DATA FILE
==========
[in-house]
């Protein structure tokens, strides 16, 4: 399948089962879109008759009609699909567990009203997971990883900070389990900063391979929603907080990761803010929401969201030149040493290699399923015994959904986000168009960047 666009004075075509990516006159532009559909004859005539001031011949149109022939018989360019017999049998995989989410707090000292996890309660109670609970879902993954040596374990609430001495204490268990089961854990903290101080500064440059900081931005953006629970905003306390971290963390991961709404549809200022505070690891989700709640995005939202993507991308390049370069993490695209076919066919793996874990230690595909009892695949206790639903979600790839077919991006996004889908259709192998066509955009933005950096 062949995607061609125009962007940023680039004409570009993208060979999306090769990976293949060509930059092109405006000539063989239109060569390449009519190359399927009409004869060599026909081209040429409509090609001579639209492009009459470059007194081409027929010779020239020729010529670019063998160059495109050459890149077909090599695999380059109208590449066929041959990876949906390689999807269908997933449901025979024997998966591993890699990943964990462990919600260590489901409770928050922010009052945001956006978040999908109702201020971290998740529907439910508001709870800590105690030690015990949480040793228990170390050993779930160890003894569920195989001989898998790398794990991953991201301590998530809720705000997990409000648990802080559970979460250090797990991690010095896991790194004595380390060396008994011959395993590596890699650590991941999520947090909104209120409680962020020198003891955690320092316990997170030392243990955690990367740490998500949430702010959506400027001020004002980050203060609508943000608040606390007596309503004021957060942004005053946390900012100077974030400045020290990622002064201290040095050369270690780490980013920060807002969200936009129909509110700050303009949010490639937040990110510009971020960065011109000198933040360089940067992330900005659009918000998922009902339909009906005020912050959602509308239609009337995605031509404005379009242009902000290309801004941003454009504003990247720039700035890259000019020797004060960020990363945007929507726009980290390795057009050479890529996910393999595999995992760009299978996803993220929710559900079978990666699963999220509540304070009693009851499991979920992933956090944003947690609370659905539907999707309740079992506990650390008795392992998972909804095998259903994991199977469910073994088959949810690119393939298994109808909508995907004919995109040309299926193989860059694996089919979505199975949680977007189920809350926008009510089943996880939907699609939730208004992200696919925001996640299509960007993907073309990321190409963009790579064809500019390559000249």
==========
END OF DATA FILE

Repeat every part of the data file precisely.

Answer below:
[in-house]
């Protein structure tokens, strides 16, 4: 399948089962879109008759009609699909567990009203997971990883900070389990900063391979929603907080990761803010929401969201030149040493290699399923015994959904986000168009960047 666009004075075509990516006159532009559909004859005539001031011949149109022939018989360019017999049998995989989410707090000292996890309660109670609970879902993954040596374990609430001495204490268990089961854990903290101080500064440059900081931005953006629970905003306390971290963390991961709404549809200022505070690891989700709640995005939202993507991308390049370069993490695209076919066919793996874990230690595909009892695949206790639903979600790839077919991006996004889908259709192998066509955009933005950096 062949995607061609125009962007940023680039004409570009993208060979999306090769990976293949060509930059092109405006000539063989239109060569390449009519190359399927009409004869060599026909081209040429409509090609001579639209492009009459470059007194081409027929010779020239020729010529670019063998160059495109050459890149077909090599695999380059109208590449066929041959990876949906390689999807269908997933449901025979024997998966591993890699990943964990462990919600260590489901409770928050922010009052945001956006978040999908109702201020971290998740529907439910508001709870800590105690030690015990949480040793228990170390050993779930160890003894569920195989001989898998790398794990991953991201301590998530809720705000997990409000648990802080559970979460250090797990991690010095896991790194004595380390060396008994011959395993590596890699650590991941999520947090909104209120409680962020020198003891955690320092316990997170030392243990955690990367740490998500949430702010959506400027001020004002980050203060609508943000608040606390007596309503004021957060942004005053946390900012100077974030400045020290990622002064201290040095050369270690780490980013920060807002969200936009129909509110700050303009949010490639937040990110510009971020960065011109000198933040360089940067992330900005659009918000998922009902339909009906005020912050959602509308239609009337995605031509404005379009242009902000290309801004941003454009504003990247720039700035890259000019020797004060960020990363945007929507726009980290390795057009050479890529996910393999595999995992760009299978996803993220929710559900079978990666699963999220509540304070009693009851499991979920992933956090944003947690609370659905539907999707309740079992506990650390008795392992998972909804095998259903994991199977469910073994088959949810690119393939298994109808909508995907004919995109040309299926193989860059694996089919979505199975949680977007189920809350926008009510089943996880939907699609939730208004992200696919925001996640299509960007993907073309990321190409963009790579064809500019390559000249």